Iraq: illusion of stability
With last month's Arab League summit in Baghdad, Iraq's leaders boasted that the country has emerged from instability and taken its place in the international community. But on the eve of the summit, a car bomb killed a police officer at a Baghdad checkpont, and while the summit was underway March 29, three rockets were fired around the capital. One broke windows at the Iranian embassy; another exploded on the edge of the heavily fortified Green Zone, where summit was being held. With the region's Sunni leaders suspicious of the Shi'ite-led Iraqi government, only 10 leaders of the 22-member league showed up for the summit. After the summit Iraq’s fugitive Vice President Tareq al-Hashemi, a Sunni, left the autonomous northern Kurdish region for Qatar. The Kurdish region has meanwhile again halted oil exports, accusing the central government in Baghdad of failing to make payments to companies working there in the latest escalation in the struggle for Iraq's oil. (Reuters, April 1; The National, UAE, March 31; Fox News, Reuters, March 29; CNN, March 27)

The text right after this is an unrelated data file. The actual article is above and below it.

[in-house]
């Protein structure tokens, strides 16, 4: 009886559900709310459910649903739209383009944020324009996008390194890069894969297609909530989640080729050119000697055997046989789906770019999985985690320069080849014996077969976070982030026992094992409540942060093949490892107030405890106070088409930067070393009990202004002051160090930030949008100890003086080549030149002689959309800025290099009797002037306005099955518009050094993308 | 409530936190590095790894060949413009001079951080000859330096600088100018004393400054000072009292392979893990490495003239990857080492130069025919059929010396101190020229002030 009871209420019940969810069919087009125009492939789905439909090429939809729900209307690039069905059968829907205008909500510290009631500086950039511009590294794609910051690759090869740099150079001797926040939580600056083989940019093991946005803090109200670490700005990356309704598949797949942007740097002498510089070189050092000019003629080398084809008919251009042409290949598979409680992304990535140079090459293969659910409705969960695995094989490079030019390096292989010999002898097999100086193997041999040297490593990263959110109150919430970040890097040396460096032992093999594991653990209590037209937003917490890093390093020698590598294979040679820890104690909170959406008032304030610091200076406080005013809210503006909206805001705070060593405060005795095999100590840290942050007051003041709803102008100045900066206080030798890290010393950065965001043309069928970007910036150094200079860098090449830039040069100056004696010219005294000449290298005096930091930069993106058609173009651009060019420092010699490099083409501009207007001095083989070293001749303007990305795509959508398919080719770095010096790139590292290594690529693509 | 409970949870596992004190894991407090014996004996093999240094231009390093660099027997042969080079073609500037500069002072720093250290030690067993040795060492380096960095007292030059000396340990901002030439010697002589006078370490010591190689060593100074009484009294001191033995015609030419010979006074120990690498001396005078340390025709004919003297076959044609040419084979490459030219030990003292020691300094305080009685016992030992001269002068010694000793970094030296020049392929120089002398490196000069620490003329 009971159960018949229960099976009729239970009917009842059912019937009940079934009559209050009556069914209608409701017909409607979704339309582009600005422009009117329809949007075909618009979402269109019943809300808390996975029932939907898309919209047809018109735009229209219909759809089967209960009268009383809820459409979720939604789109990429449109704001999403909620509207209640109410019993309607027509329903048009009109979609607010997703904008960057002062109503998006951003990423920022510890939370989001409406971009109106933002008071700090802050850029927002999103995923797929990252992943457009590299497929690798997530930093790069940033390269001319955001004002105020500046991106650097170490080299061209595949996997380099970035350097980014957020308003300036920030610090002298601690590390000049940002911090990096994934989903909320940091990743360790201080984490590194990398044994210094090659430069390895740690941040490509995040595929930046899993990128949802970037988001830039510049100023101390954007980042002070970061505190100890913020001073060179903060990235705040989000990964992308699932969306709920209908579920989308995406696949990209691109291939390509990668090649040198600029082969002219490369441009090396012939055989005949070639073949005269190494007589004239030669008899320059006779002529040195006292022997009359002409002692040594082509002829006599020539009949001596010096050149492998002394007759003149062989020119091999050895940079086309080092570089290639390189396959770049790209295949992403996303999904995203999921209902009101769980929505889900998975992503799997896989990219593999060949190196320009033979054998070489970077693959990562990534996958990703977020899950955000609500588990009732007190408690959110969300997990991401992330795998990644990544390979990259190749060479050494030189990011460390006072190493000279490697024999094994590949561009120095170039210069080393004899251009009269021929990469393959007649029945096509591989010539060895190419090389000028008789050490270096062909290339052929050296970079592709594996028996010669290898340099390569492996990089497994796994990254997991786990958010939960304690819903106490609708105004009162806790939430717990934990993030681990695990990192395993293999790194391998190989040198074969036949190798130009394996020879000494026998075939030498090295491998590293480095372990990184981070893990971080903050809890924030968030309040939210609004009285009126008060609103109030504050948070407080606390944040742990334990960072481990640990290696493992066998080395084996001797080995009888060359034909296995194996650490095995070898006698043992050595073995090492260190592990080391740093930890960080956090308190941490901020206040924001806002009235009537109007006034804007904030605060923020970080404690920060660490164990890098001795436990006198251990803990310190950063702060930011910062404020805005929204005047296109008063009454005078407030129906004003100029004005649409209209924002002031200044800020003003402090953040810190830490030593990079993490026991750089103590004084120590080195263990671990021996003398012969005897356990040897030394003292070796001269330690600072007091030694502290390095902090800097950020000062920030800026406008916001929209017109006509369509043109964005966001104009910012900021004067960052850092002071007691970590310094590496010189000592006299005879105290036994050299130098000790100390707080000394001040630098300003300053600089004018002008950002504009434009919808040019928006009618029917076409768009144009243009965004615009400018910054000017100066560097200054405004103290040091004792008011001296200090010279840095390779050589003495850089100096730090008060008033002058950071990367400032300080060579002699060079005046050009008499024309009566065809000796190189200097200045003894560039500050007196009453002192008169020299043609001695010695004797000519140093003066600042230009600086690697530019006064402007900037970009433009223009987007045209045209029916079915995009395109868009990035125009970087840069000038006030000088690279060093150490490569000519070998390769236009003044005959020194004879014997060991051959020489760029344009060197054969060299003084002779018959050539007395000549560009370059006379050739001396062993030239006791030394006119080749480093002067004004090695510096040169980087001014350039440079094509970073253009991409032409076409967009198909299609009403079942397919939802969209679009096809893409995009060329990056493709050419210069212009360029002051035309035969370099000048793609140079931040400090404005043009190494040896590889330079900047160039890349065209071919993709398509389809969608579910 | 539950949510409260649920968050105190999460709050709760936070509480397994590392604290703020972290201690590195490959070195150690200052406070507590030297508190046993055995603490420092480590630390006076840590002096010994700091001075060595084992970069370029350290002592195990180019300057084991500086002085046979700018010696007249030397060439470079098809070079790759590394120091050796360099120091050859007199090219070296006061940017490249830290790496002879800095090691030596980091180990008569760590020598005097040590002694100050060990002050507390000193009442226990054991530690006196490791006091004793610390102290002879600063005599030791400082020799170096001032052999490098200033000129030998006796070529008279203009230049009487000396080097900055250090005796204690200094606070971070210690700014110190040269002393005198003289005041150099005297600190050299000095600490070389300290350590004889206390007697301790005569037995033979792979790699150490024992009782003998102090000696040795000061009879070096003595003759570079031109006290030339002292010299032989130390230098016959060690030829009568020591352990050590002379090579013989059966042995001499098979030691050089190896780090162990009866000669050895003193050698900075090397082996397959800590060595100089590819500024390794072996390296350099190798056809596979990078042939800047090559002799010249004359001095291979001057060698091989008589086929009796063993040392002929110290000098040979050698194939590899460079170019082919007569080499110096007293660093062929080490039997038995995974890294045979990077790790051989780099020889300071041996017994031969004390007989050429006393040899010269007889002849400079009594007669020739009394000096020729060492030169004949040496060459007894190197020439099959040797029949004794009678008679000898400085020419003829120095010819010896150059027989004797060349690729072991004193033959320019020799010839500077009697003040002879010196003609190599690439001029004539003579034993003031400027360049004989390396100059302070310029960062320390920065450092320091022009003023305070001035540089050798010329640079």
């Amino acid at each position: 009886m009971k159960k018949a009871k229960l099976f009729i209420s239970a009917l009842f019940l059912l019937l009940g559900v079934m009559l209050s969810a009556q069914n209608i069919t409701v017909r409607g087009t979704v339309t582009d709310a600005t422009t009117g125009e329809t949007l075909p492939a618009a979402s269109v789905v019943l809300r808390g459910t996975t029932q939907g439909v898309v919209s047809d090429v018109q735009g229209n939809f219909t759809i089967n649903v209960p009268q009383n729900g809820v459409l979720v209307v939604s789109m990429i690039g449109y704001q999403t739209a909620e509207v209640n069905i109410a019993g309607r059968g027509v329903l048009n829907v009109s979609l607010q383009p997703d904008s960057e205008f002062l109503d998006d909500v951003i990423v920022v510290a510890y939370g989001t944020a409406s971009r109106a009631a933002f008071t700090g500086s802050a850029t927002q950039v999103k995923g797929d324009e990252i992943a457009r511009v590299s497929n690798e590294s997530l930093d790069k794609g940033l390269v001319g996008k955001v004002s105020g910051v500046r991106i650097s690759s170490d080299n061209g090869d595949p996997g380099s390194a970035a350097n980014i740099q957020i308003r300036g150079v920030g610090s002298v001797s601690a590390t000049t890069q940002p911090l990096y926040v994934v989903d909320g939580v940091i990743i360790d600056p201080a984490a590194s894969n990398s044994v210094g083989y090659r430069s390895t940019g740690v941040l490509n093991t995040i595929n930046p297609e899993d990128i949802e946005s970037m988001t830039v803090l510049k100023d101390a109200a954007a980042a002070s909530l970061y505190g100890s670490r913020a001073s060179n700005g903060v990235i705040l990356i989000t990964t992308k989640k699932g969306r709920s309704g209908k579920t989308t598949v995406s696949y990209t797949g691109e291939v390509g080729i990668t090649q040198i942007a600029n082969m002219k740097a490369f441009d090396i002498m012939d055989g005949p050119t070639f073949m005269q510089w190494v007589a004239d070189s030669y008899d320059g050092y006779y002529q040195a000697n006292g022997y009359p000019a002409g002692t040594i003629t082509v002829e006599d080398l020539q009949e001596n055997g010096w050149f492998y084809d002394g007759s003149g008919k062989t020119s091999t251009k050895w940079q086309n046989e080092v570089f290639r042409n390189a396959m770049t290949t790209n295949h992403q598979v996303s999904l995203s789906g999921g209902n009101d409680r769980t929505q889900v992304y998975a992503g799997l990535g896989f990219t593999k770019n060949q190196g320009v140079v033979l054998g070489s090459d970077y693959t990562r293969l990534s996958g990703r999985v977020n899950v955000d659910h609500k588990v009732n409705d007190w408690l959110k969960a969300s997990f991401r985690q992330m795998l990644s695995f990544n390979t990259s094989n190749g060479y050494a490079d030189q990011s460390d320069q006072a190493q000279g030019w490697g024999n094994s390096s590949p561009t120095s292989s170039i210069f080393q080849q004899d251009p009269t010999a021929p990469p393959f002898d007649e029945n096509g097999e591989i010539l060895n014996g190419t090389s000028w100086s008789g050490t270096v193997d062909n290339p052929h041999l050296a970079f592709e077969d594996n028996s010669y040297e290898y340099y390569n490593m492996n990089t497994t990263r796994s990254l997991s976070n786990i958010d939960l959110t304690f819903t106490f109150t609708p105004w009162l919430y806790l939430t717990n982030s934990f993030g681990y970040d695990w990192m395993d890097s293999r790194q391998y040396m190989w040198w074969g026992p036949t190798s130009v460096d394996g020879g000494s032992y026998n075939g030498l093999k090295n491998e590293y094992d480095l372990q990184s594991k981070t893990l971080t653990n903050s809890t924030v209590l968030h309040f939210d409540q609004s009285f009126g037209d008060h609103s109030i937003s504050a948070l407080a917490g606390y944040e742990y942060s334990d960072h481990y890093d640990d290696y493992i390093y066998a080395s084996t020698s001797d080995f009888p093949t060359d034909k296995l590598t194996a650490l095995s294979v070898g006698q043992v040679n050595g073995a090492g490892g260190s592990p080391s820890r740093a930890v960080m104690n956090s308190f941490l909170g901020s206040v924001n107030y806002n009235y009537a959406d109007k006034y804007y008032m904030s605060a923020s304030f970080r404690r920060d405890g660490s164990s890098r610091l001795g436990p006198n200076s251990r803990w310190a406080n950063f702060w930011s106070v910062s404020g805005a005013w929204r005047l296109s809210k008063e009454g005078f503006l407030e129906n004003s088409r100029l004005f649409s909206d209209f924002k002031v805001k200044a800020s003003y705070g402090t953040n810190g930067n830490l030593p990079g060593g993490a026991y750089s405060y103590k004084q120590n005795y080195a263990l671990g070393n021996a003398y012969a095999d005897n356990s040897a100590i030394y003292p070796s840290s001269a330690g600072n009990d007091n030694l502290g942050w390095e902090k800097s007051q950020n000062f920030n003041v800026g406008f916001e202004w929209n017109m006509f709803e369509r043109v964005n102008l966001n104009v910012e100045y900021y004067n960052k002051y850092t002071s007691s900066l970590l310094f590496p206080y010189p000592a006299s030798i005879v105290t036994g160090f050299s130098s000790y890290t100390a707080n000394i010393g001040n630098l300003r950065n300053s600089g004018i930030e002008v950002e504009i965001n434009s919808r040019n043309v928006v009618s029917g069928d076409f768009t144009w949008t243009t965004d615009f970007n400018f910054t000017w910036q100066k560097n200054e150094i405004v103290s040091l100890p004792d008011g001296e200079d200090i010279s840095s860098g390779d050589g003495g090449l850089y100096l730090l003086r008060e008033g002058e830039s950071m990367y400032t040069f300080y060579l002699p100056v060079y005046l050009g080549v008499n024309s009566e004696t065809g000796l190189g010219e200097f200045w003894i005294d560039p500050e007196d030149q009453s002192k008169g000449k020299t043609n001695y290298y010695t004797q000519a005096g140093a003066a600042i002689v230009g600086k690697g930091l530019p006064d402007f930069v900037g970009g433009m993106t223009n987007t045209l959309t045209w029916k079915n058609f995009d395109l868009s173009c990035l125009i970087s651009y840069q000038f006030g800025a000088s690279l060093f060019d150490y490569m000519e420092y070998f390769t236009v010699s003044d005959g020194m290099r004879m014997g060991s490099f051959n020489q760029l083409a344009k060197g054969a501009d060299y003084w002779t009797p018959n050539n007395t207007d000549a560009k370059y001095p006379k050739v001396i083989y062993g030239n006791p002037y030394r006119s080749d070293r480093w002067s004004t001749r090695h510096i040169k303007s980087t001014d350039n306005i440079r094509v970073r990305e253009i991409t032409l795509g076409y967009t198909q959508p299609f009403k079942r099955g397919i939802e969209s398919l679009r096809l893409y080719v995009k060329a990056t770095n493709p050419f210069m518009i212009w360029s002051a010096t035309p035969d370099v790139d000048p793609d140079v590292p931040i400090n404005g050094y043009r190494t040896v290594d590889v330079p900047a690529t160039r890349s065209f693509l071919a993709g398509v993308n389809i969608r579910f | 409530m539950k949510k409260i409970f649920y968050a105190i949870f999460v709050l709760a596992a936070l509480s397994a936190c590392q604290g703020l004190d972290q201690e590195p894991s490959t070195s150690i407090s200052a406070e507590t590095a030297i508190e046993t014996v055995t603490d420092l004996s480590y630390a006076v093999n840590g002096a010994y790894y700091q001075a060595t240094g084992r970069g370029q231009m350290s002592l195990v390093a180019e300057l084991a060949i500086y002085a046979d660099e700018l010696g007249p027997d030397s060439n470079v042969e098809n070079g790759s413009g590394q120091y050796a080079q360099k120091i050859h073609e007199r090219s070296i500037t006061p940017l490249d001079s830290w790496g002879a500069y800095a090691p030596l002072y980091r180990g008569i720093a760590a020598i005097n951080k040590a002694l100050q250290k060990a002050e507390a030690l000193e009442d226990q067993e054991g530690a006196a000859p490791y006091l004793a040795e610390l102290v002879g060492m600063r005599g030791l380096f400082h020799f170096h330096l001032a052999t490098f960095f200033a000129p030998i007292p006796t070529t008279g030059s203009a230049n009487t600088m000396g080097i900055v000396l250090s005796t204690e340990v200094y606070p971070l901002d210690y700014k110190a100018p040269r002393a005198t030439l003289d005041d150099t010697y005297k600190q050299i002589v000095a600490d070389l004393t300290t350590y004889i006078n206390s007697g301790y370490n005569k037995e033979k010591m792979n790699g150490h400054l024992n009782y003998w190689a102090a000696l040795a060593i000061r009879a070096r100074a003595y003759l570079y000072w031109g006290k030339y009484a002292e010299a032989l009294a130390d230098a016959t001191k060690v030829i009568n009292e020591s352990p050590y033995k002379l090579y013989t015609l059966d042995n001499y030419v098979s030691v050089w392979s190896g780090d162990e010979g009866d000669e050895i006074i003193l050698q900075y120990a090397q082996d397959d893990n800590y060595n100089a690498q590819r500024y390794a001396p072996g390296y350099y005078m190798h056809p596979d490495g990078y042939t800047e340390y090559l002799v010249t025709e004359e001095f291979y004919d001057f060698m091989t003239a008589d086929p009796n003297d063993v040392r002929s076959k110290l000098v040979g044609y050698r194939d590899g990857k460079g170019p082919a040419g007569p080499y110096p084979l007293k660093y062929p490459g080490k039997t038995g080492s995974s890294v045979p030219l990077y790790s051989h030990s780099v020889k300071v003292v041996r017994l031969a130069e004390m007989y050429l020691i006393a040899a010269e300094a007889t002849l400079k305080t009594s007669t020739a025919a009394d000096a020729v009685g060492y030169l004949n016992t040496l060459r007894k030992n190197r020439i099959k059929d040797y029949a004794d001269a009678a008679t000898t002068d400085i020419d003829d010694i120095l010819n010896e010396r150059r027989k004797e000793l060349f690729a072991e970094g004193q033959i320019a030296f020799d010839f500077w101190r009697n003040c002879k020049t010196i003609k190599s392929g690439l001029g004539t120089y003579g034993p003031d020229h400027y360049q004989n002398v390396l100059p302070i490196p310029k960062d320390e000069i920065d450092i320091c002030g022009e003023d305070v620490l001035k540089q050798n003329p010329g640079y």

Amid the official optimism in Baghdad and Washington, leave it to the arch-coservative Jewish Policy Center on March 20 to call it like it is:
An estimated 26 coordinated explosions targeting police rocked more than a dozen Iraqi cities on Tuesday, killing at least 49 people and wounding more than 200 in the country's deadliest day in nearly one month. The blasts came on the nine year anniversary of the American invasion and one week before Iraq is set to host the Arab League summit meeting for the first time in 20 years. They are an apparent message from insurgents set to prove that Baghdad cannot maintain the state's security following the U.S. troop withdrawal and the official end of the war in December...
Prior to Tuesday, a wave of coordinated attacks blasted through Iraq on February 23, killing 60 people and wounding dozens. Indeed, despite U.S. withdrawal, Sunni Muslim insurgents have said they will not stop fighting against the Shiite-led government, leaving many Americans to wonder, what did the U.S. accomplish in Iraq?
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